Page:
On Weird Walk’s Wanderings and Wonderings Through the British Ritual Year

                                                                       (Watkins Publishing 2023)



Housed in this precious tome of forgotten time, landscape’s living.
Origins of perception from the age of ice to fate’s heat
Returned in the words of the Weird Walk collective,
Names withheld and yet hidden as England’s old identity now completes.
Stewart Lee sets the scene with his pagan primed introduction,
By connecting with Modern Antiquarian Julian Cope in perspective,
                                                              if not in direct content, or style;
Years once thought lost are sourced in streams, stones and ruins

Newly tasted beneath us, as if there were flavours inside secret miles.
Ice preserves all, yet under solstice sun sleepers travel;
Countries formed from such crossings saw the pre-historic create wall and moor,
Home and life sprung from soil, as if survival’s rose could charm nature,
Only to find the Earth Mother’s tit turned like witches towards the mystic air’s
                                                                                              open door.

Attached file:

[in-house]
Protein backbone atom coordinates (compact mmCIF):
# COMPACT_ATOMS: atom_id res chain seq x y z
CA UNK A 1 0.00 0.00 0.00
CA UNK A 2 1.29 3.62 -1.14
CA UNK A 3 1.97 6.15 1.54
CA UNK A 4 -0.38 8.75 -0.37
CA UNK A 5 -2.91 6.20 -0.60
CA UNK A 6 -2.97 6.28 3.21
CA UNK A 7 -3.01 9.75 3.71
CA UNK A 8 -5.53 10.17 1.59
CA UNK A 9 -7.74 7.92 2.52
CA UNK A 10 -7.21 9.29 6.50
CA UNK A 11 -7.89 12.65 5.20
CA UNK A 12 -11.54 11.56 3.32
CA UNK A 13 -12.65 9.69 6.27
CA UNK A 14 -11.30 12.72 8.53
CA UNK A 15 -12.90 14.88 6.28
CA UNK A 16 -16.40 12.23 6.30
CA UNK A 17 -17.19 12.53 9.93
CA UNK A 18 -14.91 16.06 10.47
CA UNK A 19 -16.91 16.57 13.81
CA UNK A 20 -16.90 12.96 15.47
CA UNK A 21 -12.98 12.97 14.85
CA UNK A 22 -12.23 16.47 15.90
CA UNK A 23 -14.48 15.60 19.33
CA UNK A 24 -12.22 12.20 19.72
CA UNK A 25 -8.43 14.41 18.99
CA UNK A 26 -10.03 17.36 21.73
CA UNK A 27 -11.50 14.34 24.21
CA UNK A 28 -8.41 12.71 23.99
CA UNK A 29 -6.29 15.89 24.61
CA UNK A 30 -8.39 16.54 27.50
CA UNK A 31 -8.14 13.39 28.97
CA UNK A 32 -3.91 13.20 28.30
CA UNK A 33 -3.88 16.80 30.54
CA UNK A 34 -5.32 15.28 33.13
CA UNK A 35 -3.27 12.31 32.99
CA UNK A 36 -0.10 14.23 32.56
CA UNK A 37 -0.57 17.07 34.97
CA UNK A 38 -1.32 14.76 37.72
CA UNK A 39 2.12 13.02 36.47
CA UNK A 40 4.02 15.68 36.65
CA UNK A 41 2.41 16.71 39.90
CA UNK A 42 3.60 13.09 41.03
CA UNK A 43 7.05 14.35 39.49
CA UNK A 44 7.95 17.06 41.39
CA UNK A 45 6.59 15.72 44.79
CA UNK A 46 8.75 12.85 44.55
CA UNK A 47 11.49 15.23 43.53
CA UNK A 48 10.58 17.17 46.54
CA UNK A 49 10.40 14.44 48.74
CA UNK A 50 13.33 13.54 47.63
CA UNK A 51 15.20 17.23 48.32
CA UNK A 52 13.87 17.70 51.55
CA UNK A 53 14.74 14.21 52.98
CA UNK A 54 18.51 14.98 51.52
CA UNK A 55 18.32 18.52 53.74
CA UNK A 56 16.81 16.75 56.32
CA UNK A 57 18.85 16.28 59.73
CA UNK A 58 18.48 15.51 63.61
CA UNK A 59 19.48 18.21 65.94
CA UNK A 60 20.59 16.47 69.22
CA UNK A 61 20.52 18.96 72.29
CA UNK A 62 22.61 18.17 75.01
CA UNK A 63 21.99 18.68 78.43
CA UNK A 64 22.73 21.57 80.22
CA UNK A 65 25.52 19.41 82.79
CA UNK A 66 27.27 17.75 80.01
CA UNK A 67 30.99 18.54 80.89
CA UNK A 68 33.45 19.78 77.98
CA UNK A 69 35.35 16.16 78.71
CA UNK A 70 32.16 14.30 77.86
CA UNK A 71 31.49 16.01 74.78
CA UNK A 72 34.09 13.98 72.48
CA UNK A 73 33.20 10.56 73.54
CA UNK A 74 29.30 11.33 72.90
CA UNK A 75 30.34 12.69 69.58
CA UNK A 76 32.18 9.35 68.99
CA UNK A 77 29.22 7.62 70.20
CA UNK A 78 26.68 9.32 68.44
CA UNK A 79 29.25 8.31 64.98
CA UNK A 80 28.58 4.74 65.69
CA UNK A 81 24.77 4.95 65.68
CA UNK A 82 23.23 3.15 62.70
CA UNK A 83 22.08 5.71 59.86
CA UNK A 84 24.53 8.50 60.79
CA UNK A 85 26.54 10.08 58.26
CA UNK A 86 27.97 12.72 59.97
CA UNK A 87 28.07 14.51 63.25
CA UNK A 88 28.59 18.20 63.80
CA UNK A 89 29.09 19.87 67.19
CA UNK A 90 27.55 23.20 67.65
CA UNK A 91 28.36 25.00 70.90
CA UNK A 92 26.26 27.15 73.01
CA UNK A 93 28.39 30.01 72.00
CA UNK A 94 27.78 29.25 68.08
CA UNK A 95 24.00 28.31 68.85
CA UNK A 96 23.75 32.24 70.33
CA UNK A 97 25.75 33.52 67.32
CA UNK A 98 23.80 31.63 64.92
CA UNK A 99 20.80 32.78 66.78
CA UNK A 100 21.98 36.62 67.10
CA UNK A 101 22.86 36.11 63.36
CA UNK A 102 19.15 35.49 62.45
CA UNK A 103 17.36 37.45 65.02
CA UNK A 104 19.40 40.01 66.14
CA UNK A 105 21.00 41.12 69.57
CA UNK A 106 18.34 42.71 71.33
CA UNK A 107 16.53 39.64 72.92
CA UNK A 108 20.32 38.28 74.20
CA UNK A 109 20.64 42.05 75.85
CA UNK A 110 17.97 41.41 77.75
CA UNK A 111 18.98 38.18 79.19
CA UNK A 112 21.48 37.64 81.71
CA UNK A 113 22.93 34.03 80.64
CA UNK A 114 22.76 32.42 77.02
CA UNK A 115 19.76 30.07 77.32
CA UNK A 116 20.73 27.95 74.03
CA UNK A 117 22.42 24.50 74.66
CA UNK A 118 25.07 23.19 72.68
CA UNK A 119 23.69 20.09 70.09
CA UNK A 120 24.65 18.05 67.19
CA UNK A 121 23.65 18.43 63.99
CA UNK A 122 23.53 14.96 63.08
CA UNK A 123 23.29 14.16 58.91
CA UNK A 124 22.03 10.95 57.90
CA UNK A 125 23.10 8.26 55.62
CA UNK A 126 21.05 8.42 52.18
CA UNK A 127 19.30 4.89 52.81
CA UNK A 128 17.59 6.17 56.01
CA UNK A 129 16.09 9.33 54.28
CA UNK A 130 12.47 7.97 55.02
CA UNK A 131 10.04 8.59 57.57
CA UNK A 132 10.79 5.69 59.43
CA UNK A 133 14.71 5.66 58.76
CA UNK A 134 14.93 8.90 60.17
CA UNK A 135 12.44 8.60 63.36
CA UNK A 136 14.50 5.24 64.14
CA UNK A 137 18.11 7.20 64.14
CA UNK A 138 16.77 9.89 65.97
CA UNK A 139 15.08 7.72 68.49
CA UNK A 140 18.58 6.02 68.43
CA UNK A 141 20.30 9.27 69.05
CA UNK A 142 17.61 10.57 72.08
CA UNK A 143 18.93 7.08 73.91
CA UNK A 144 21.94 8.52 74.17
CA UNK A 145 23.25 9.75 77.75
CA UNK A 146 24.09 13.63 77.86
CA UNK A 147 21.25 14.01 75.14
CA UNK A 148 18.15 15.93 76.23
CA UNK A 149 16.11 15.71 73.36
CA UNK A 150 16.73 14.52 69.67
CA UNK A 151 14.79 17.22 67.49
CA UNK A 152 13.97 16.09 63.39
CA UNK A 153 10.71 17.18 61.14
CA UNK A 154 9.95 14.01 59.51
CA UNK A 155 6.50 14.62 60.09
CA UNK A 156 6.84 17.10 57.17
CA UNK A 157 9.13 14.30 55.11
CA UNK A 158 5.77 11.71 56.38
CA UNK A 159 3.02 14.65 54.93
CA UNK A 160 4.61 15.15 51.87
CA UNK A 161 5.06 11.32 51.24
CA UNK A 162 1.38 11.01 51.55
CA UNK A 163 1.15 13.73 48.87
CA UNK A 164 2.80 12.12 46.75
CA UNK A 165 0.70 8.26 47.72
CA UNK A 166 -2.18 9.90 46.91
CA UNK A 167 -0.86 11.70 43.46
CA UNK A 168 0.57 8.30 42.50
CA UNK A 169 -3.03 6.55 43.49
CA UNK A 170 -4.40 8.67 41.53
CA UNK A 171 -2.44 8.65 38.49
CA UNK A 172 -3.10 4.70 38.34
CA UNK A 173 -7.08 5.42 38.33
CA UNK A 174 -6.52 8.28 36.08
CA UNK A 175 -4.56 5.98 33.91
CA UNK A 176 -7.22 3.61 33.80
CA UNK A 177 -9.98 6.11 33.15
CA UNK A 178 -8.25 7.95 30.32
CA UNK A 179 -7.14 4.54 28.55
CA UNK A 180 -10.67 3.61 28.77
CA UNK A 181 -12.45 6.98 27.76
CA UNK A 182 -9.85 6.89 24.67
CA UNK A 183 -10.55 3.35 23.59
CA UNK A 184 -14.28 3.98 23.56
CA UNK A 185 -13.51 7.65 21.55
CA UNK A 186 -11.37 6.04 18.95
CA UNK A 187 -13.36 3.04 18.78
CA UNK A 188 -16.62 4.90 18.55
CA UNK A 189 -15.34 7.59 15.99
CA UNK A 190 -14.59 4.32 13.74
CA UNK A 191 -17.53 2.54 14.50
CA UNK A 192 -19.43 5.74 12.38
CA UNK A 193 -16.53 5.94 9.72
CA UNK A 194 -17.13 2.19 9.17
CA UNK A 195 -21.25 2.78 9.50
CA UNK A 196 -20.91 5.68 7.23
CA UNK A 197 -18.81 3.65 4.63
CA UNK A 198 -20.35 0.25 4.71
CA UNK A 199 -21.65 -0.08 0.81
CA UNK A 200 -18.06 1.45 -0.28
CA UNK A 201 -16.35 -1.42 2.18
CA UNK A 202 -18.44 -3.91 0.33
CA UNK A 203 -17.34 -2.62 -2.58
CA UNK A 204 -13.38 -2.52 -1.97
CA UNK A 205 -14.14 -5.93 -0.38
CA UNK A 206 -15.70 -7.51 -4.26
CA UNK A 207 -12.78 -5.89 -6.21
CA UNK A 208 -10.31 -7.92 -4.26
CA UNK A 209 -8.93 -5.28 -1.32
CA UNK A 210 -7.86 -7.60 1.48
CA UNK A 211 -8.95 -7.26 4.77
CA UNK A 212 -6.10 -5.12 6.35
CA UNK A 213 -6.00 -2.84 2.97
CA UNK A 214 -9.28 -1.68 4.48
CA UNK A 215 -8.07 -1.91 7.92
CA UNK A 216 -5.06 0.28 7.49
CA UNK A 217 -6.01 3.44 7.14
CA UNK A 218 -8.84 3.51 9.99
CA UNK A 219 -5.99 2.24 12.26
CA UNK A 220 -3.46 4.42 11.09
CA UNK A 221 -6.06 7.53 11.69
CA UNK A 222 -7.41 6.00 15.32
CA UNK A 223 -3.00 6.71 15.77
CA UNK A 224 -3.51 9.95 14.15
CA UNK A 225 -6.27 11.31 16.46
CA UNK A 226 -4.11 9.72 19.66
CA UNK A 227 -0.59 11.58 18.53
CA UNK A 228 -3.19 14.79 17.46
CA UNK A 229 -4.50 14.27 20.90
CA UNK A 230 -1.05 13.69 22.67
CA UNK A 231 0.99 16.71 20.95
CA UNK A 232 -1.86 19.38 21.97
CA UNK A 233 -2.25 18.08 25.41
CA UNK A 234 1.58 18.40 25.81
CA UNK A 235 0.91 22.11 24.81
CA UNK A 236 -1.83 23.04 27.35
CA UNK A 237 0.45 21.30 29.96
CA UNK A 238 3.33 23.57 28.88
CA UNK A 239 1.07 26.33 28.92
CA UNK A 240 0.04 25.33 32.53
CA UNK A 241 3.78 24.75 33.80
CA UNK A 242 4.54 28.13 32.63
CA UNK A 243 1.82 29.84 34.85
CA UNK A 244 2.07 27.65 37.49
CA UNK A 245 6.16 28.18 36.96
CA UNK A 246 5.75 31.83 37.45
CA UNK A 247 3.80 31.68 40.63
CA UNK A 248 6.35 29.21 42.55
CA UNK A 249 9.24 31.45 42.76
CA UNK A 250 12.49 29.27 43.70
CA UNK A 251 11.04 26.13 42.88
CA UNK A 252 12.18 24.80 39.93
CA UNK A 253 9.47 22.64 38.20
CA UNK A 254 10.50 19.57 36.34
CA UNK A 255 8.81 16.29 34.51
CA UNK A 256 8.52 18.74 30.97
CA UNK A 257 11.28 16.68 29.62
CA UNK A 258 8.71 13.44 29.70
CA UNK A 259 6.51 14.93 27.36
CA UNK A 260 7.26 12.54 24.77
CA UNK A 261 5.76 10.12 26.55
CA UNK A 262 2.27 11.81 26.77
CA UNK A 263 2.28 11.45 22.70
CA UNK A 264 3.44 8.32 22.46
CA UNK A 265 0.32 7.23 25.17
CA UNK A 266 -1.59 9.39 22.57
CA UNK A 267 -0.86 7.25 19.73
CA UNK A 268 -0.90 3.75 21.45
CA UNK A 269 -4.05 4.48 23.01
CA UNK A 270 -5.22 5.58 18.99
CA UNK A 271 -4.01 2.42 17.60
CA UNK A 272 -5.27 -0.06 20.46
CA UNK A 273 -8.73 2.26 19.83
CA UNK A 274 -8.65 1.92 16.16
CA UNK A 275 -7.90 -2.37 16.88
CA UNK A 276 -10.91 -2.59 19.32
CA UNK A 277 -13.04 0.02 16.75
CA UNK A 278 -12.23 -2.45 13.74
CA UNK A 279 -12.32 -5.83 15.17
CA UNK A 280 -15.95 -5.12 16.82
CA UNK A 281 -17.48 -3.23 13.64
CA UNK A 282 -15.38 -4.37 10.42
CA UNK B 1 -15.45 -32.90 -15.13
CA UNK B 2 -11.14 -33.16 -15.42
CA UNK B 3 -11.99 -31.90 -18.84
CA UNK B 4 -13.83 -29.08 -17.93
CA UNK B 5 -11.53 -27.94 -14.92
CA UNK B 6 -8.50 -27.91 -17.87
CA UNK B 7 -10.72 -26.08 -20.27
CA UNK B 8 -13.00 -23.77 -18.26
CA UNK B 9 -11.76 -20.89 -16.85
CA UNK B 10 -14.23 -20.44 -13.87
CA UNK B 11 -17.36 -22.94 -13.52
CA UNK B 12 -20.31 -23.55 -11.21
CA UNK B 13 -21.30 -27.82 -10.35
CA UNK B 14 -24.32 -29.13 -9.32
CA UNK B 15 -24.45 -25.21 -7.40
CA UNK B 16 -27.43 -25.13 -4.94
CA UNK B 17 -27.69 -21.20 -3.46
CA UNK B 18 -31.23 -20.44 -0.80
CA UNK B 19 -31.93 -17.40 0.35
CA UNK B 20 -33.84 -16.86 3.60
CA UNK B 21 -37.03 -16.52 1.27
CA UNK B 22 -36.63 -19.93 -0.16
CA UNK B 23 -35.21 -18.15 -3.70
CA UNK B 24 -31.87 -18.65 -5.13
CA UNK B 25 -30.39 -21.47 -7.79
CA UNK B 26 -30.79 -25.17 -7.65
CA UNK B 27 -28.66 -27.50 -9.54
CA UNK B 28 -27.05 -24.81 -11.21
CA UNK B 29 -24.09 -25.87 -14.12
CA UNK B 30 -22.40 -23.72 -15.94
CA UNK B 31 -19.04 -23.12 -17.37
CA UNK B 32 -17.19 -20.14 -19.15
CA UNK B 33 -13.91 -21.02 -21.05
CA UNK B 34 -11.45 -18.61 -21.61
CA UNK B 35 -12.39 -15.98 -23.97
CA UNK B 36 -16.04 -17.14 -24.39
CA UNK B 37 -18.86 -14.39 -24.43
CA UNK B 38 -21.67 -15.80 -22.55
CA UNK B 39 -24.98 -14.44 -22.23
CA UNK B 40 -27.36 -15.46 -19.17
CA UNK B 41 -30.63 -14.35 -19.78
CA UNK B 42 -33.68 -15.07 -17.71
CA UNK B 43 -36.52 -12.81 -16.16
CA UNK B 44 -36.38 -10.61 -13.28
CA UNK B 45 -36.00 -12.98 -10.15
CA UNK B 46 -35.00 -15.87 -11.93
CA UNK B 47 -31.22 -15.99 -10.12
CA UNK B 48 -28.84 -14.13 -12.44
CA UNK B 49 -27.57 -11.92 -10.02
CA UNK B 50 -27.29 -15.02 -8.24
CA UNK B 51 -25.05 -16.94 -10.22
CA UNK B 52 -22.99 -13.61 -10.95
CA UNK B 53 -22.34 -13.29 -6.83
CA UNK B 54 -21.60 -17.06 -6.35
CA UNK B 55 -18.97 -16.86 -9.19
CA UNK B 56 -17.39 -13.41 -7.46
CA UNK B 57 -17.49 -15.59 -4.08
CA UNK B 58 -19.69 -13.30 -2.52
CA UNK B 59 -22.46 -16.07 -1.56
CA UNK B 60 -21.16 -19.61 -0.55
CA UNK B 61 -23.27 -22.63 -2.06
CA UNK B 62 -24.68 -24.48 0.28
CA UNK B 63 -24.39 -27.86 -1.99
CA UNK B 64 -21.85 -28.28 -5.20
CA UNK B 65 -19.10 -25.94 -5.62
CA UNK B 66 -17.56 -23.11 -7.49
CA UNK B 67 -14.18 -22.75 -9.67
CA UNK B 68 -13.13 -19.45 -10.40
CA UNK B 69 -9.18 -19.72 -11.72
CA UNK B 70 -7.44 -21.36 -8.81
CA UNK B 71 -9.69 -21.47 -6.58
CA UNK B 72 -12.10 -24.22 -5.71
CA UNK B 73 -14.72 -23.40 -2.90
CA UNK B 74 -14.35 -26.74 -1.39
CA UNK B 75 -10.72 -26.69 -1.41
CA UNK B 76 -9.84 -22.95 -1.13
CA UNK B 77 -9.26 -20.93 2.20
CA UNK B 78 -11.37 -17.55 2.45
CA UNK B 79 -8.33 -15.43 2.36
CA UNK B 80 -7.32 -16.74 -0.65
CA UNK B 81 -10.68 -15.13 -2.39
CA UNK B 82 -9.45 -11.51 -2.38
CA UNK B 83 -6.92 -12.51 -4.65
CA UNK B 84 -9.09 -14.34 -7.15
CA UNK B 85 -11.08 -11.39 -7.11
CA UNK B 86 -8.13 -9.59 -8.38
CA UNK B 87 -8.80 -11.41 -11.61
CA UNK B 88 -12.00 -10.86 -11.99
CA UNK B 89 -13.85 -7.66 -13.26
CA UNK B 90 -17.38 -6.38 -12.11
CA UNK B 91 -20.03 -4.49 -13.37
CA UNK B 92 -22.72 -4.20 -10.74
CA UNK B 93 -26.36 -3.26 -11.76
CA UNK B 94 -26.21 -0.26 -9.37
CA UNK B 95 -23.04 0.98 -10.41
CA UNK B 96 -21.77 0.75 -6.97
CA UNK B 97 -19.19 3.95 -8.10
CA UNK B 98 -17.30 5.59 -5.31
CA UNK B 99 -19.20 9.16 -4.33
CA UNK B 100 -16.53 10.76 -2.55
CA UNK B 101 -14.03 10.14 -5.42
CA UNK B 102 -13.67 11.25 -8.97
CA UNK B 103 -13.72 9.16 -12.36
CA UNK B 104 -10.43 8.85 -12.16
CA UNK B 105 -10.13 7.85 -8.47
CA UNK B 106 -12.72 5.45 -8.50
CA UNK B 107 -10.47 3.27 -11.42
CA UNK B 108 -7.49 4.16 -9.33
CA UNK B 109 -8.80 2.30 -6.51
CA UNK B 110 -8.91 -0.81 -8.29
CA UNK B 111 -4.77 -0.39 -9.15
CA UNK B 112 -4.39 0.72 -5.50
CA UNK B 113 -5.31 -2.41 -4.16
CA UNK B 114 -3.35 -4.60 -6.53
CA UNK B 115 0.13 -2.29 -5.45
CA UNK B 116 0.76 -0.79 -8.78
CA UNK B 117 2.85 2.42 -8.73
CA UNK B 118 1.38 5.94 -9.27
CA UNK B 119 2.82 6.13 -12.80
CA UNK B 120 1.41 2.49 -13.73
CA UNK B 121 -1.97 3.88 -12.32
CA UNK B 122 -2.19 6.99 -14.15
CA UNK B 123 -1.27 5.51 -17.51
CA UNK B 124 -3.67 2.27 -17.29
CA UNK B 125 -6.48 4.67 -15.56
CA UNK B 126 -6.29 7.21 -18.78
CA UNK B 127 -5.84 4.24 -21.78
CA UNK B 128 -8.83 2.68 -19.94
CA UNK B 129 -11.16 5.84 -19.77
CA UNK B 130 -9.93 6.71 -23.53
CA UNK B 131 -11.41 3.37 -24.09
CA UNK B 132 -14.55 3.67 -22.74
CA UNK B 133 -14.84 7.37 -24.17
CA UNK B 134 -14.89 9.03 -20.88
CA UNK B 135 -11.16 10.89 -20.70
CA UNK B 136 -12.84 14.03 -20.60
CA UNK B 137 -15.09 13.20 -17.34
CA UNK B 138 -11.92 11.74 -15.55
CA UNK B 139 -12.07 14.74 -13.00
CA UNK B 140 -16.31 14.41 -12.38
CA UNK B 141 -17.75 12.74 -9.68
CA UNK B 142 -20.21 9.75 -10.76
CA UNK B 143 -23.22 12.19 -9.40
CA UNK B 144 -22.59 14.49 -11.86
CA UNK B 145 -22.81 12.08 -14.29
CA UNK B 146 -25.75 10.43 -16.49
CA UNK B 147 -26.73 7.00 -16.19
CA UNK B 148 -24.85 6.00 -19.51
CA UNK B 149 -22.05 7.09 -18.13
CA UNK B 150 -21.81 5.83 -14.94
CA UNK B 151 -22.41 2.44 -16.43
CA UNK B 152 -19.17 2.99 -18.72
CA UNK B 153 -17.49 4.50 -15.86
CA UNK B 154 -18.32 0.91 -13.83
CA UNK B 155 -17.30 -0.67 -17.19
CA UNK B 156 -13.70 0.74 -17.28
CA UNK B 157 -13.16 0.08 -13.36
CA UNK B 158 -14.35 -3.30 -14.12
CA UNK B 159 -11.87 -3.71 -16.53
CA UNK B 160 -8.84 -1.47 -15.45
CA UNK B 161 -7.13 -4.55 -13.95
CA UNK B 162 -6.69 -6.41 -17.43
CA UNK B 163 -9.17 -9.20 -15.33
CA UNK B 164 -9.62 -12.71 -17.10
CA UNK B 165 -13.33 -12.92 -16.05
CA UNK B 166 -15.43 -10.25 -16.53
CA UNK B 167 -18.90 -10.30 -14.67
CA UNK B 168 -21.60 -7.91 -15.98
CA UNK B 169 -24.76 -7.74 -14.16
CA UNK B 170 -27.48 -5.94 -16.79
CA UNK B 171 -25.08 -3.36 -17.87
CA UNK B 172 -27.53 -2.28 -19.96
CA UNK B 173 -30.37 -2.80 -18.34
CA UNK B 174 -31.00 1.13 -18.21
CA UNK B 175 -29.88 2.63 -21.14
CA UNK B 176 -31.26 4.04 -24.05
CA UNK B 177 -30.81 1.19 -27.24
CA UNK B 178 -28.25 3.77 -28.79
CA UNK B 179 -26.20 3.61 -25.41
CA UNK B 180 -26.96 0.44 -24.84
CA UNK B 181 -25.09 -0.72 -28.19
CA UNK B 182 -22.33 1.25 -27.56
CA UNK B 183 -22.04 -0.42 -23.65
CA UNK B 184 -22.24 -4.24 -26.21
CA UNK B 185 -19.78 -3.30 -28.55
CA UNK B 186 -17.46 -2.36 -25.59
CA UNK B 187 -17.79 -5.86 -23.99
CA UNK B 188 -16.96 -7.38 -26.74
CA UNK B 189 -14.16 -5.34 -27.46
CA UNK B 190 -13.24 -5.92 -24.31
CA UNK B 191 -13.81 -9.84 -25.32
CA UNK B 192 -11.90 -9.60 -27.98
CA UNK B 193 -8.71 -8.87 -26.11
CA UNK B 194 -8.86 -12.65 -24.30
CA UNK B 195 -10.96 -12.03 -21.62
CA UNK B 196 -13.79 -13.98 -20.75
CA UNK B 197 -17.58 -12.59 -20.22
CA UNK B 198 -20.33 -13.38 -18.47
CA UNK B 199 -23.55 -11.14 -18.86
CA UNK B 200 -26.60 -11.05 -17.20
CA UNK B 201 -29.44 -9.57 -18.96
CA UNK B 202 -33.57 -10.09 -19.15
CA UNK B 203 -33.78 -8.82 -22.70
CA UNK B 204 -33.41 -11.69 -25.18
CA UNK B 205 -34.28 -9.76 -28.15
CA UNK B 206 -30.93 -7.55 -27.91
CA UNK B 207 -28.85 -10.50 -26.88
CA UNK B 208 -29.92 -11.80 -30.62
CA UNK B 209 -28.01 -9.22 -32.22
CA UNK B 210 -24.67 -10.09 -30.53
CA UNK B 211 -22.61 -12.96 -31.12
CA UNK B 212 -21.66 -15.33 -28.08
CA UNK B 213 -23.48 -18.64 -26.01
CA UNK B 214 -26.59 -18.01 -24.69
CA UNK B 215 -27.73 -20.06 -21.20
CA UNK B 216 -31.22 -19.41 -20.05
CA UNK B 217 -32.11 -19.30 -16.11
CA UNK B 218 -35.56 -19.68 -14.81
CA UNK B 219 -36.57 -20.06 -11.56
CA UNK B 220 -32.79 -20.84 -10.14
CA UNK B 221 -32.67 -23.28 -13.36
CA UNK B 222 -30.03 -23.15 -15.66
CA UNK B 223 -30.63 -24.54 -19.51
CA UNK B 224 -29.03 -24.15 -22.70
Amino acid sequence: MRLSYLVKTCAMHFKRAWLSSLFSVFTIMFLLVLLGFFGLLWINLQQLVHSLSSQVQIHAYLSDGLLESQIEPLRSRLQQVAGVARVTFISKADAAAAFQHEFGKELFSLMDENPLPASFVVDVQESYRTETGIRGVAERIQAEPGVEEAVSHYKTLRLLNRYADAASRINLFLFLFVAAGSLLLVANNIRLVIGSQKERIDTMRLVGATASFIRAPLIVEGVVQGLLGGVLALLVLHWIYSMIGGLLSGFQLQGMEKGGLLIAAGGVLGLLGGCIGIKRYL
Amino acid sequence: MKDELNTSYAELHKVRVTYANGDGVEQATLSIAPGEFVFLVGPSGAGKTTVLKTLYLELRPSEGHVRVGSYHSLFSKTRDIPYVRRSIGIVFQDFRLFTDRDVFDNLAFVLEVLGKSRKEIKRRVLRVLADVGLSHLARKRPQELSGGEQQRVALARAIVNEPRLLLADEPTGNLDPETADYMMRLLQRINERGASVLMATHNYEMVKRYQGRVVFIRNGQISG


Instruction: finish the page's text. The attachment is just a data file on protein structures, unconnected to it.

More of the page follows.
Leaving the Now is the aim of the aim of this book and is accomplished by walking,
Leasing split Britain in order to secure Albion
Sets both a task and a tide. As the present recedes Weird Walk’s guiding

Through time-travel traipses across soil as sea to stand on.
Ridgeway’s Trail sets the path, charted towards the Avebury Stone Circle,
Offering an ancient age’s assistance in the fresh telling of a horrifying new tale.
Mesolithic and myth grow despite our dead gardens’ curations,
Apostolic archives, says Stewart, which shift the tectonic under each day
                                                                            as dreams sail;
New voyages, as what was weird works its magic.
Silsbury Hill climbed as a summit despite the missing o with Peter Gabriel’s

Hours peeled to free fruit from the dried out days we’re all living;
On foot we are brailling each word and wound on old ground.
Rituals unearthed through these seminal and seeding guides to location,
Notes granted as Weird Walk become our ghost-writers and allow
                                            all we once were to be found.
Spring starts us off as sunshine and squall aide renewal.
By Pentre Ifan and Bix Bottom we witness the first equinox.
Yearning learnt and time earned, epitomised by the Cerne Abbas giant,

Nipples as eyes, while his phallus of penis and club levels rocks
Into flat-earth submission, as seen from an A352 Car-park;